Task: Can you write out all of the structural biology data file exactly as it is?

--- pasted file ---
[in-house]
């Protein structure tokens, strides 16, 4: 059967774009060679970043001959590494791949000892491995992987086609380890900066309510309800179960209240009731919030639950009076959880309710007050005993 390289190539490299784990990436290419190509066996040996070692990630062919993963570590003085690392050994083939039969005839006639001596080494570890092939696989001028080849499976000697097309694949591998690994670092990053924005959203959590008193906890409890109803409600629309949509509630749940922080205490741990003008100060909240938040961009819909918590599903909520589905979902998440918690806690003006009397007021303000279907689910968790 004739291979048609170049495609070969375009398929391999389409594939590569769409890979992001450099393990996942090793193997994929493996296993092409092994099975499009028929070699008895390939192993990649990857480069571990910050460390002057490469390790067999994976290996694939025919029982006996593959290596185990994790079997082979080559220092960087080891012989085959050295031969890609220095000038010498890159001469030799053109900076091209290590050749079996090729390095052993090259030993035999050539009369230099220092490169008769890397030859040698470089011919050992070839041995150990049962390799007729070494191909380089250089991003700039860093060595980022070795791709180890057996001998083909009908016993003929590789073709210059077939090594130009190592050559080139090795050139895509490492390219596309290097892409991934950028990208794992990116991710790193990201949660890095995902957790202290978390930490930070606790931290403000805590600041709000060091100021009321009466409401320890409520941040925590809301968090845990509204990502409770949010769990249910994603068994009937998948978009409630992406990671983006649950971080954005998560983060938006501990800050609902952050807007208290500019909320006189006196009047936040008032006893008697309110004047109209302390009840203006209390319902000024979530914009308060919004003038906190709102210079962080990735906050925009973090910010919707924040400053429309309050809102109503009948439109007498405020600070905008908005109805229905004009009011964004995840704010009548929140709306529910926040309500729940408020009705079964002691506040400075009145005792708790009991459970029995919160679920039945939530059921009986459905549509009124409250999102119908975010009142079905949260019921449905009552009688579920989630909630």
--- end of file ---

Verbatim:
[in-house]
């Protein structure tokens, strides 16, 4: 059967774009060679970043001959590494791949000892491995992987086609380890900066309510309800179960209240009731919030639950009076959880309710007050005993 390289190539490299784990990436290419190509066996040996070692990630062919993963570590003085690392050994083939039969005839006639001596080494570890092939696989001028080849499976000697097309694949591998690994670092990053924005959203959590008193906890409890109803409600629309949509509630749940922080205490741990003008100060909240938040961009819909918590599903909520589905979902998440918690806690003006009397007021303000279907689910968790 004739291979048609170049495609070969375009398929391999389409594939590569769409890979992001450099393990996942090793193997994929493996296993092409092994099975499009028929070699008895390939192993990649990857480069571990910050460390002057490469390790067999994976290996694939025919029982006996593959290596185990994790079997082979080559220092960087080891012989085959050295031969890609220095000038010498890159001469030799053109900076091209290590050749079996090729390095052993090259030993035999050539009369230099220092490169008769890397030859040698470089011919050992070839041995150990049962390799007729070494191909380089250089991003700039860093060595980022070795791709180890057996001998083909009908016993003929590789073709210059077939090594130009190592050559080139090795050139895509490492390219596309290097892409991934950028990208794992990116991710790193990201949660890095995902957790202290978390930490930070606790931290403000805590600041709000060091100021009321009466409401320890409520941040925590809301968090845990509204990502409770949010769990249910994603068994009937998948978009409630992406990671983006649950971080954005998560983060938006501990800050609902952050807007208290500019909320006189006196009047936040008032006893008697309110004047109209302390009840203006209390319902000024979530914009308060919004003038906190709102210079962080990735906050925009973090910010919707924040400053429309309050809102109503009948439109007498405020600070905008908005109805229905004009009011964004995840704010009548929140709306529910926040309500729940408020009705079964002691506040400075009145005792708790009991459970029995919160679920039945939530059921009986459905549509009124409250999102119908975010009142079905949260019921449905009552009688579920989630909630």